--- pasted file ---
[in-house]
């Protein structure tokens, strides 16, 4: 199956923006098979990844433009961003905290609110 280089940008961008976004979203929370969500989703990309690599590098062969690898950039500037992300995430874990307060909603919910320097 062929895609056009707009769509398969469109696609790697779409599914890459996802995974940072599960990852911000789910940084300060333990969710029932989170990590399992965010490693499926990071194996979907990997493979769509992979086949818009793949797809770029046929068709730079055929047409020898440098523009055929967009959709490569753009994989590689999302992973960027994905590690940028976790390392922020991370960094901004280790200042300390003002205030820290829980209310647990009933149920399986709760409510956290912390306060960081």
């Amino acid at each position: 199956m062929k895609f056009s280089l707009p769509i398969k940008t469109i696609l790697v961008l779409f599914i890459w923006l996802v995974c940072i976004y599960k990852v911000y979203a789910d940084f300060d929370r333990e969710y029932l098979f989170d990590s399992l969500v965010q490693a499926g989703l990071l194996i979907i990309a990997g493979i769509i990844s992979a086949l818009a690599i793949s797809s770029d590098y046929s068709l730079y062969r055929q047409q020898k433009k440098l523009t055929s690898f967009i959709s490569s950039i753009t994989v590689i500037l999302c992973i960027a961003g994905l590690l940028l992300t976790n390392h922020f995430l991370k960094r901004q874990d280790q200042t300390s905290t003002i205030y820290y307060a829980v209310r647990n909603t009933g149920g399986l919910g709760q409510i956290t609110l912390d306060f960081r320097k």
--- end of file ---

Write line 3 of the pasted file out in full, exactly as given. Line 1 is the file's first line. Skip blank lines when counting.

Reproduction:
């Amino acid at each position: 199956m062929k895609f056009s280089l707009p769509i398969k940008t469109i696609l790697v961008l779409f599914i890459w923006l996802v995974c940072i976004y599960k990852v911000y979203a789910d940084f300060d929370r333990e969710y029932l098979f989170d990590s399992l969500v965010q490693a499926g989703l990071l194996i979907i990309a990997g493979i769509i990844s992979a086949l818009a690599i793949s797809s770029d590098y046929s068709l730079y062969r055929q047409q020898k433009k440098l523009t055929s690898f967009i959709s490569s950039i753009t994989v590689i500037l999302c992973i960027a961003g994905l590690l940028l992300t976790n390392h922020f995430l991370k960094r901004q874990d280790q200042t300390s905290t003002i205030y820290y307060a829980v209310r647990n909603t009933g149920g399986l919910g709760q409510i956290t609110l912390d306060f960081r320097k």